By Tooker Gomberg and Angela Bischoff, Toronto, Canada.
Pennies rained down on Imperial Oil’s Annual Meeting of Shareholders to protest the dirtiest gas with record profits.
Chairman, President and Chief Executive Officer of Imperial Oil, Bob Peterson, stopped dead in his speech to the Annual Meeting of Shareholders just two days before Earth Day. Deep inside Toronto’s convention centre, suddenly and without warning, it was raining on him. It was raining pennies.
Except for the pinging of copper on microphones, there was silence, then a cry. “A penny for our health” pleased a protestor while showering pennies on gasping shareholders. Peterson, who earned the year before over $2.8 million in salary, bonuses, and by selling stock, wasn’t tempted to dive for the coins. Instead, he called for security. In less than thirty seconds plainclothes cops grabbed the protestors and frog-marched them out the emergency exits.
Imperial Oil manufactures and sells Esso gasoline, the dirtiest in Canada, containing upwards of 800 parts per million of sulphur. Sulphur-laced gasoline contributes to health-damaging smog, and each year 16,000 Canadians die from polluted air.
It would cost just a penny a litre to remove most of the sulphur from gasoline, yet Imperial drags its feet wanting more time. This while they report record profits, with first quarter profits seven times last year’s thanks to higher crude oil prices.
To their credit, the federal government has mandated dramatic reductions of sulphur in gas to 30 ppm by 2005. Cleaner gasoline, over the next twenty years, would save the health care system approximately $2.7 billion.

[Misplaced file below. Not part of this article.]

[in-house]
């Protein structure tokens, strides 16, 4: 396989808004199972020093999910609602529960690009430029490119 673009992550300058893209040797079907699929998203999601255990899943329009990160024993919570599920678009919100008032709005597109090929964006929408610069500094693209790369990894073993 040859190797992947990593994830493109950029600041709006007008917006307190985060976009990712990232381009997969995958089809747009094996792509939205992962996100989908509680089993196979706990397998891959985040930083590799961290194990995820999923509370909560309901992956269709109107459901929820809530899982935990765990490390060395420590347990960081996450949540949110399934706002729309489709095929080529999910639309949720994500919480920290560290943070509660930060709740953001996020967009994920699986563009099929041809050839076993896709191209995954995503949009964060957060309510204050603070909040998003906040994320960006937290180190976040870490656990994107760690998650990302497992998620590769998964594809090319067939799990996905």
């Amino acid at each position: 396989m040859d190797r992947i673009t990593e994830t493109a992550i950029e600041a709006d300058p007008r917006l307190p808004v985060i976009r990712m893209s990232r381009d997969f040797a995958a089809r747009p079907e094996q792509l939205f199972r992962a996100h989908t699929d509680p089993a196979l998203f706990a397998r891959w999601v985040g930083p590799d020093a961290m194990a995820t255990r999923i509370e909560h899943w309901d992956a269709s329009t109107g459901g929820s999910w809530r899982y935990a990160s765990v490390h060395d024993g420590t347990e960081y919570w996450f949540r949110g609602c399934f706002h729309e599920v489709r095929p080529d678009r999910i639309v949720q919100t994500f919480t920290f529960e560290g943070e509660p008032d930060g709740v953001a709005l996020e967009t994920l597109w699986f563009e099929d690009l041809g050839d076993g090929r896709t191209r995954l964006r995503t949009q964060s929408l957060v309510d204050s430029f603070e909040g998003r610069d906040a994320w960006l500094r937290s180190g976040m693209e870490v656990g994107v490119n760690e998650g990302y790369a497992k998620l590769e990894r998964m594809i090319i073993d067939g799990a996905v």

While Imperial delays, Friends of the Earth wants action calling for a boycott of Esso gasoline. Mr. Peterson, his board, and the shareholders may still get the message that cleaner air is not negotiable.
To top it off, as a subsidiary of Exxon Mobil (Exxon Mobile owns about 70% of Imperial), Imperial/Esso tows the company line that climate change is still a matter for discussion. Perhaps they would consider holding next year’s Annual Meeting of Shareholders in Tuvalu, or the Maldives Islands, or on any one of the small island states that face inundation from the rising seas of a warming world?
Or perhaps the spector of coral dying from warmer ocean temperatures and polar bears starving due to melting polar ice will melt the hardened hearts of a company sharply focused on profits. Can’t we fantasize that showering cents would knock some sense into them?
As the protestors regrouped outside, hearts pounding and gleeful at having avoided arrest, a man of the street proferred an empty cup. “Can you spare some change for a hot dog?” We reached into our pockets and filled his cup – with pennies. He was ecstatic. He would eat.